The Northern Mockingbird’s scientific name, Mimus polyglottos, roughly translates to “mimics many harmonies”. If you’ve ever heard a bunch of different bird songs/calls in a row, but they are only coming from one bird, then you are listening to a Mockingbird performance. They are part of what is called the “Mimics” (which also includes Brown Thrashers and Gray Catbirds), meaning their songs are made up of songs fragments they learned from other species, as well as mockingbird-specific songs.
The number of songs a Mockingbird can sing varies based on its range, but many male Mockingbirds can sing up to 200 songs! Females sing also, but not as loudly or as often. Males tend to have two sets of repertoire: songs for summer and songs for fall. The songs themselves are a mix of long musical phrases that are repeated usually 2-6 times before a new phrase starts. A Mockingbird song can range anywhere from 20 seconds to a few hours! Singing is used as a way to defend their territory as well as sexual selection for mating. New songs can be learned throughout life.
A frequent movement done by Northern Mockingbirds is what’s called the “wing flash display”. In the display, they will partially or fully open their wings showing their large white patches while taking jerky steps forward. Some scientist thing this display may help startle insects and make them easier to catch. The odd this is though that other mockingbirds throughout the world that don’t have wing patches use this movement too…so we’re still not quite certain what the purpose of this display is.
Singing is a large part of a Mockingbird’s life, and they can sing both during the day and at night. Unmated males are probably the most insistent though; they make up most of the nocturnal singers. It’s more common for an unmated male to nocturnally sing during a full moon.
Northern Mockingbirds are popular in United States culture and are the state birds of 5 states: Arkansas, Florida, Mississippi, Tennessee, and Texas (formerly in South Carolina).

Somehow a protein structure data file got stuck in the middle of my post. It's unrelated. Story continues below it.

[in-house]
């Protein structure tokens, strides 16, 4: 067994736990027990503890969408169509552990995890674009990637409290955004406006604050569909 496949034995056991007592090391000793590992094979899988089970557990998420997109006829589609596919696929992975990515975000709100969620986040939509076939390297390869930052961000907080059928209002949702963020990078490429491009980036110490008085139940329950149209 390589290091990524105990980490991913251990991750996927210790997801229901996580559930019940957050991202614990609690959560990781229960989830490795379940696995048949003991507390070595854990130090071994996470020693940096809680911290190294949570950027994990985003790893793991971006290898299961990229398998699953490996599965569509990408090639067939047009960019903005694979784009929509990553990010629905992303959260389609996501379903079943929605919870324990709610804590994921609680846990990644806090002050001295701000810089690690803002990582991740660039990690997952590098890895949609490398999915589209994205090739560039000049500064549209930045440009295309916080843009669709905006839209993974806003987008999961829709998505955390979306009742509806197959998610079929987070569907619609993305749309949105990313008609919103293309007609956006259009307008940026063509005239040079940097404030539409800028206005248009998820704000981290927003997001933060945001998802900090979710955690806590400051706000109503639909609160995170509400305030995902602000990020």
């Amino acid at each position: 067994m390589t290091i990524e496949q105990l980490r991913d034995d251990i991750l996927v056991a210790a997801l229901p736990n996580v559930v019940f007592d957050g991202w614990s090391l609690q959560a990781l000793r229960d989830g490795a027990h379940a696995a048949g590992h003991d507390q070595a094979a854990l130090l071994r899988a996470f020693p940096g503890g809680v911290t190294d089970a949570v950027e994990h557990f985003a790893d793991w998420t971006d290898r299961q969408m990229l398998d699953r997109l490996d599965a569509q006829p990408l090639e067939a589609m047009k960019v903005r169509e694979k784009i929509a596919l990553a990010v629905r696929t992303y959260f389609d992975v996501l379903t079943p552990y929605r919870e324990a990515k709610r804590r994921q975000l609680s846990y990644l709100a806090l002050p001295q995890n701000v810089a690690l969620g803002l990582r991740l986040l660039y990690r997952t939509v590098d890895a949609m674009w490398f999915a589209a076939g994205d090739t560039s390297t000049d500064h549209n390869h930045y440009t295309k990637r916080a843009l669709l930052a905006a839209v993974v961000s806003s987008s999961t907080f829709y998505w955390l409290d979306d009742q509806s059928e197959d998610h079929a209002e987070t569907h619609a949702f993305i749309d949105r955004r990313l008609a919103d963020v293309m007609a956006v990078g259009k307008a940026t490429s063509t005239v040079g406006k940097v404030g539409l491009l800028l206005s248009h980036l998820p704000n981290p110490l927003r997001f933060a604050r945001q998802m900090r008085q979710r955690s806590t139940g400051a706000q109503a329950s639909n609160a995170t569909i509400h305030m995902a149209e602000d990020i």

Northern Mockingbirds don’t just imitate other birds. They can also imitate dogs, cats, frogs, and even artificial sounds like car alarms! They may tend to fool us humans into thinking there’s another bird around, but other birds are not normally fooled by the Mockingbird’s mimicking ways.
Over the years, I’ve found many different Mockingbird territories in parks I frequent as well as other places in my area. My favorite is the Mockingbird who lives towards the front section of Boundary Creek. Dave and I took a walk on Sunday at Boundary, and my Mockingbird friend was running around the lawn grabbing bugs. He frequently flicked his long tail and hopped around to expose the bugs, then quickly snatched them up. He was quite amusing to watch. I love going to Boundary and finding him either running around or upon his treetop sings his little heart out (his picture is below).
Do you have an Mockingbirds that live nearby? Tell me your mockingbird story in the comments.
One thing I like about being off for summer is that I don’t have much of a routine. After having a strict schedule of teaching and taking classes for a majority of the year, it’s a very welcome break. There is one routine that I tend to pick up while I’m home each summer that I really enjoy: the Daily Mockingbird.
Around this time of year I see at least 2 Northern Mockingbirds a day. It doesn’t matter what the weather is or where I’m going; there’s always a Mockingbird somewhere. It used to be a random thing, but now I’m starting to notice some regulars in the same spots around the same time of day. It always makes me smile, because I’m a fan of of the Mimidae family of birds, which the Northern Mockingbird is a member of. So today, I wanted to share some fun facts about this fascinating bird.